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Islam in Georgia was introduced in 645 AD. when an army sent by the Second Caliph of Islam, Umar, conquered Eastern Georgia and established Muslim rule in Tbilisi. During this period, Tbilisi (al-Tefelis) grew into a center of trade between the Islamic world and northern Europe. Islam's history continued in Georgia throughout the late 14th and early 15th centuries with Timur's invasions of Georgia and during the 18th and 19th centuries, the Safavids and Ottomans commanded influence in the region. In 1703, Vakhtang VI became the ruler of the kingdom of Kartli and he embraced Islam. Other notable Georgian Muslims from that era include David XI of Kartli, Jesse of Kakheti and Simon II of Kartli.

Muslims constitute 9.9%, or 463,062 of the Georgian population and mainly consist of ethnic Azerbaijani Shia Muslims concentrated along the border with Armenia. The Georgian ethnic Muslims are Sunni Hanafi and are found in relatively small numbers in the rural parts of Adjara, a Georgian region bordering Turkey.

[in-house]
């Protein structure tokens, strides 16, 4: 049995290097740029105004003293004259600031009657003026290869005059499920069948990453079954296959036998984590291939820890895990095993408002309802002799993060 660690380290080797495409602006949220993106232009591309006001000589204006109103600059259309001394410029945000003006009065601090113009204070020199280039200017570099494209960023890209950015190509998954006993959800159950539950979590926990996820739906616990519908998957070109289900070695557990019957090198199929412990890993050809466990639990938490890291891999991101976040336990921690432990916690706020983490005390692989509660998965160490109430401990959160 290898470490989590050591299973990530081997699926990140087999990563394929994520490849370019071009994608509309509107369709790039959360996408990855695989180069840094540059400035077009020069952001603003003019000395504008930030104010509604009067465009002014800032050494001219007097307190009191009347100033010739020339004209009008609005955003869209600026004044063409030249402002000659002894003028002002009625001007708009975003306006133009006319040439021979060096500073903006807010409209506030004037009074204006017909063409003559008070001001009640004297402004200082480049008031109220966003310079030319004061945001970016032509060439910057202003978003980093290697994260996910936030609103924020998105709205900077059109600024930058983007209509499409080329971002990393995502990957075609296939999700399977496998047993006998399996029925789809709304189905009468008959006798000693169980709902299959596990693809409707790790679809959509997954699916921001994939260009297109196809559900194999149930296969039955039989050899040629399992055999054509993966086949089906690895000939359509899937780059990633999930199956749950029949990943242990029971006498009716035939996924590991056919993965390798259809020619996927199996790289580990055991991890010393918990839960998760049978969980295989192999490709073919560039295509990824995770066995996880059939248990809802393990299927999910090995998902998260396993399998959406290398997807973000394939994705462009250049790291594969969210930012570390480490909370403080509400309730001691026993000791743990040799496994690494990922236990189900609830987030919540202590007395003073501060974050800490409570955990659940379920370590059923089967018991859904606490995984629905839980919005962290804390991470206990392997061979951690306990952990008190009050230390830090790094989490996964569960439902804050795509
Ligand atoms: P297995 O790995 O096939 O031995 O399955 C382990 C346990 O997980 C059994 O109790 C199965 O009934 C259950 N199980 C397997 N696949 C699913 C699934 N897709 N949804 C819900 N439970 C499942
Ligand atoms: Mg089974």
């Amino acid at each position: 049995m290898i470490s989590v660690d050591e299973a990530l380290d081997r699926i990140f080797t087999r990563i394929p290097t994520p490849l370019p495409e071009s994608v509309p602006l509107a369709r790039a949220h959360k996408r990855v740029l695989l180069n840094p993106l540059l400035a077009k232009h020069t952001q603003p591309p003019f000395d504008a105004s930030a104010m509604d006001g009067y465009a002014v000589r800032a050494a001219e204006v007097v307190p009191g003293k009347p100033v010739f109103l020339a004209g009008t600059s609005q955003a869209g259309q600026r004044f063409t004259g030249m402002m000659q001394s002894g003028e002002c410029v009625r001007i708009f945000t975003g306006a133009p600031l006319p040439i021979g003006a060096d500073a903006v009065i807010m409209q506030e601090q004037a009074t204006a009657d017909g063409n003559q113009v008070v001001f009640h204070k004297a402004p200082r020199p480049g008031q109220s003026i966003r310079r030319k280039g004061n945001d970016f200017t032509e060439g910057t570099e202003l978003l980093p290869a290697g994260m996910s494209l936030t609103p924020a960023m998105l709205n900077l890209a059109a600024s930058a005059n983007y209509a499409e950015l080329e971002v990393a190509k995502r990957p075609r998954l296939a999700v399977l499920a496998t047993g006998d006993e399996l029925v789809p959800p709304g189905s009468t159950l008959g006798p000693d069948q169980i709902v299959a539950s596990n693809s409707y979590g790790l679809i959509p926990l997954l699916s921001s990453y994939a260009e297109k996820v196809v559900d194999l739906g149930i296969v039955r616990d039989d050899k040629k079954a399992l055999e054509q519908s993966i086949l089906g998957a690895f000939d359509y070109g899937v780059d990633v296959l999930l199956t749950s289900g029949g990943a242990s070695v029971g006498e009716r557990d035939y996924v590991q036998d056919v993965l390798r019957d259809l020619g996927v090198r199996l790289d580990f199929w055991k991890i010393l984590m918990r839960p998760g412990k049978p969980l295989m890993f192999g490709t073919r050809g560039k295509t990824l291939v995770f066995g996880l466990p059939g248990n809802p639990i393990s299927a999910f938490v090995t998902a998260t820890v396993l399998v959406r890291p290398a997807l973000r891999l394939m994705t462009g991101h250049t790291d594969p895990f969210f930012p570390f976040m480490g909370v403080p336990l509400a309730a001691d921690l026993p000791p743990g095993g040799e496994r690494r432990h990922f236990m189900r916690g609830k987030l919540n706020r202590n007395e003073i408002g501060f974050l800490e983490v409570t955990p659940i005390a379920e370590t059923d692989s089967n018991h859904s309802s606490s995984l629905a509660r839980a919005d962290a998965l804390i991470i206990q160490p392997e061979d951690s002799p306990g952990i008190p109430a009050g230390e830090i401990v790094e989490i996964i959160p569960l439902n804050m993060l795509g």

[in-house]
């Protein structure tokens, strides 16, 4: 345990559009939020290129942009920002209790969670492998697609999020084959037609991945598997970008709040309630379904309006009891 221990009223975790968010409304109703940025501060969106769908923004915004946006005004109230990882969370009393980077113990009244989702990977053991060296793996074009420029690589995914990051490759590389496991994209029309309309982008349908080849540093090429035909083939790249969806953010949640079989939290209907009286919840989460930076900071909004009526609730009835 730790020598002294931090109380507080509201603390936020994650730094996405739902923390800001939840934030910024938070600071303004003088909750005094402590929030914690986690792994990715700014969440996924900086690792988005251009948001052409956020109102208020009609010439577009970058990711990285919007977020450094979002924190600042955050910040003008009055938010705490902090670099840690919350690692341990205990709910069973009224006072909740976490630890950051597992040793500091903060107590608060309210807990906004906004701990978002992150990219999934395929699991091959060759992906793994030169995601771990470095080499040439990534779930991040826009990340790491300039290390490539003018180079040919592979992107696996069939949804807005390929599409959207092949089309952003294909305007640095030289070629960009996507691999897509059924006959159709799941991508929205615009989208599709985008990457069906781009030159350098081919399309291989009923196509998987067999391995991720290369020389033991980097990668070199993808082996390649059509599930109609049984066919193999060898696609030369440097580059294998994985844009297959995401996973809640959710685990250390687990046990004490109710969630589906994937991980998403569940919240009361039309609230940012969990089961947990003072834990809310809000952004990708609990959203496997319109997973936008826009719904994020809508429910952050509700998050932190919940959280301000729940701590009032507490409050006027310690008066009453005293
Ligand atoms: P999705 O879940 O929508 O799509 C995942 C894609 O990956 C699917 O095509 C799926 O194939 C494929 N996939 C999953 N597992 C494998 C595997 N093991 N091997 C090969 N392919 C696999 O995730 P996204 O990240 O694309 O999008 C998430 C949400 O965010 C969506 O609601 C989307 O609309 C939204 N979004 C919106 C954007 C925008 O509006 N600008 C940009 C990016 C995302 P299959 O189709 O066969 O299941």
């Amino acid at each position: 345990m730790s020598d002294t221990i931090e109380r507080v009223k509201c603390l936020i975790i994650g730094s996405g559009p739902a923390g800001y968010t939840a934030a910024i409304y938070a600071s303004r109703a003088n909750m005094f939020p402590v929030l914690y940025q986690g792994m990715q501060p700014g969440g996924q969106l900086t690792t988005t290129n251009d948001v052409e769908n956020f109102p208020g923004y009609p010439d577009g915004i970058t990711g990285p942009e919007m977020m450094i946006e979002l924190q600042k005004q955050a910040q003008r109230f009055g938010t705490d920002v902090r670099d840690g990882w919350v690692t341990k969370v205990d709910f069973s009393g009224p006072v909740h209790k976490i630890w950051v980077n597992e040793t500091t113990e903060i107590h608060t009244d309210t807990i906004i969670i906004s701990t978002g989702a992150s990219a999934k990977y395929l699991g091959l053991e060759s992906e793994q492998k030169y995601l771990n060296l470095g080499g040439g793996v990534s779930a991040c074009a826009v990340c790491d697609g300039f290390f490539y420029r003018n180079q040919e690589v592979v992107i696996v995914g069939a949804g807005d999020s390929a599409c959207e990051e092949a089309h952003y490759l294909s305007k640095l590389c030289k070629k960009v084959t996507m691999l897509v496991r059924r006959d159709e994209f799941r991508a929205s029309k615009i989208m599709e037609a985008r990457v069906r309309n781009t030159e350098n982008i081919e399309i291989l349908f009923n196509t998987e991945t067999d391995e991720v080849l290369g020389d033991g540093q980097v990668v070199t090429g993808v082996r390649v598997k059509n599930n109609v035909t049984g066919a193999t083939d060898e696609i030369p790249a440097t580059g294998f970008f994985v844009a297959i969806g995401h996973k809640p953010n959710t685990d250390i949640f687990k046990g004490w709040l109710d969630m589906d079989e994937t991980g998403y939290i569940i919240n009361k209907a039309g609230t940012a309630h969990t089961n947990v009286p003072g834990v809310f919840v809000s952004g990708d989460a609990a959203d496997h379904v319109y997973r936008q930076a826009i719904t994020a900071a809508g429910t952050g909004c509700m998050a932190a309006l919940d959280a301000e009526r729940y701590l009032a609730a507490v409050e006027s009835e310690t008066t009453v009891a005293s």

There are two major Muslim groups in Georgia. The Georgian ethnic Muslims are Sunni Hanafi and are concentrated in Autonomous Republic of Adjara of Georgia bordering Turkey. The ethnic Azerbaijani Muslims are predominantly Shia Ithna Ashariyah and are concentrated along the border with Azerbaijan and Armenia.

Meskhetian Turks are Sunni Hanafi Muslims. Meskhetian Turks are the former Turkish inhabitants of Meskheti region of Georgia, along the border with Turkey. They were deported to Central Asia during November 15–25, 1944 by Joseph Stalin and settled within Kazakhstan, Kyrgyzstan, and Uzbekistan. Of the 120,000 forcibly deported in cattle-trucks a total of 10,000 perished. Today they are dispersed over a number of other countries of the former Soviet Union. There are 500,000 to 700,000 Meskhetian Turks in exile in Azerbaijan and Central Asia.